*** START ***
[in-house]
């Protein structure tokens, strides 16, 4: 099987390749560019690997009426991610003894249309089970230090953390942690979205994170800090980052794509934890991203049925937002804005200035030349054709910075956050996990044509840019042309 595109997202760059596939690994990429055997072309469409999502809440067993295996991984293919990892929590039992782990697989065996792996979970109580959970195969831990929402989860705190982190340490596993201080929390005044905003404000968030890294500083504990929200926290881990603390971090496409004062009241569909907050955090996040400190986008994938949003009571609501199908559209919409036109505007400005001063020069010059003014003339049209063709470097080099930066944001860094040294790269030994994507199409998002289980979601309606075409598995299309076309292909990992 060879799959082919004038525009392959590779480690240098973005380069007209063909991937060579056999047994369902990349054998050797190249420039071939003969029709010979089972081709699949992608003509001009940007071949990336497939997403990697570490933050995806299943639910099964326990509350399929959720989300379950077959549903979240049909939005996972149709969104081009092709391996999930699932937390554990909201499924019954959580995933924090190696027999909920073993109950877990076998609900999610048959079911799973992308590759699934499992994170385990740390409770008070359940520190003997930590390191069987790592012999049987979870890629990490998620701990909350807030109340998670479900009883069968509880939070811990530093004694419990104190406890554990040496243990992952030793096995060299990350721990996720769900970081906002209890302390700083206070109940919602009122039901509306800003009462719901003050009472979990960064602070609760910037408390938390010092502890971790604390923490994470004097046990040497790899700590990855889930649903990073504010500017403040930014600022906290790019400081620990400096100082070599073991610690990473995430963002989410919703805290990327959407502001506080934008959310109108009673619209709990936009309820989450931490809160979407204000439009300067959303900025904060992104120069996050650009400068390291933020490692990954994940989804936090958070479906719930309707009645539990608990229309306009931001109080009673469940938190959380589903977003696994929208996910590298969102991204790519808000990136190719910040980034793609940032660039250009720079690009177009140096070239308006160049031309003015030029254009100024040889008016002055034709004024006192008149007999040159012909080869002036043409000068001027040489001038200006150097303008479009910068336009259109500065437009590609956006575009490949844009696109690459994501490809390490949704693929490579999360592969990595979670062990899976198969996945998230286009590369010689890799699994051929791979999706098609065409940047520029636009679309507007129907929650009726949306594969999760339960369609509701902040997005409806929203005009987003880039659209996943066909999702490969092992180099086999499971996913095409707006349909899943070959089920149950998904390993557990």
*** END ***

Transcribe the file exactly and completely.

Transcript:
[in-house]
């Protein structure tokens, strides 16, 4: 099987390749560019690997009426991610003894249309089970230090953390942690979205994170800090980052794509934890991203049925937002804005200035030349054709910075956050996990044509840019042309 595109997202760059596939690994990429055997072309469409999502809440067993295996991984293919990892929590039992782990697989065996792996979970109580959970195969831990929402989860705190982190340490596993201080929390005044905003404000968030890294500083504990929200926290881990603390971090496409004062009241569909907050955090996040400190986008994938949003009571609501199908559209919409036109505007400005001063020069010059003014003339049209063709470097080099930066944001860094040294790269030994994507199409998002289980979601309606075409598995299309076309292909990992 060879799959082919004038525009392959590779480690240098973005380069007209063909991937060579056999047994369902990349054998050797190249420039071939003969029709010979089972081709699949992608003509001009940007071949990336497939997403990697570490933050995806299943639910099964326990509350399929959720989300379950077959549903979240049909939005996972149709969104081009092709391996999930699932937390554990909201499924019954959580995933924090190696027999909920073993109950877990076998609900999610048959079911799973992308590759699934499992994170385990740390409770008070359940520190003997930590390191069987790592012999049987979870890629990490998620701990909350807030109340998670479900009883069968509880939070811990530093004694419990104190406890554990040496243990992952030793096995060299990350721990996720769900970081906002209890302390700083206070109940919602009122039901509306800003009462719901003050009472979990960064602070609760910037408390938390010092502890971790604390923490994470004097046990040497790899700590990855889930649903990073504010500017403040930014600022906290790019400081620990400096100082070599073991610690990473995430963002989410919703805290990327959407502001506080934008959310109108009673619209709990936009309820989450931490809160979407204000439009300067959303900025904060992104120069996050650009400068390291933020490692990954994940989804936090958070479906719930309707009645539990608990229309306009931001109080009673469940938190959380589903977003696994929208996910590298969102991204790519808000990136190719910040980034793609940032660039250009720079690009177009140096070239308006160049031309003015030029254009100024040889008016002055034709004024006192008149007999040159012909080869002036043409000068001027040489001038200006150097303008479009910068336009259109500065437009590609956006575009490949844009696109690459994501490809390490949704693929490579999360592969990595979670062990899976198969996945998230286009590369010689890799699994051929791979999706098609065409940047520029636009679309507007129907929650009726949306594969999760339960369609509701902040997005409806929203005009987003880039659209996943066909999702490969092992180099086999499971996913095409707006349909899943070959089920149950998904390993557990």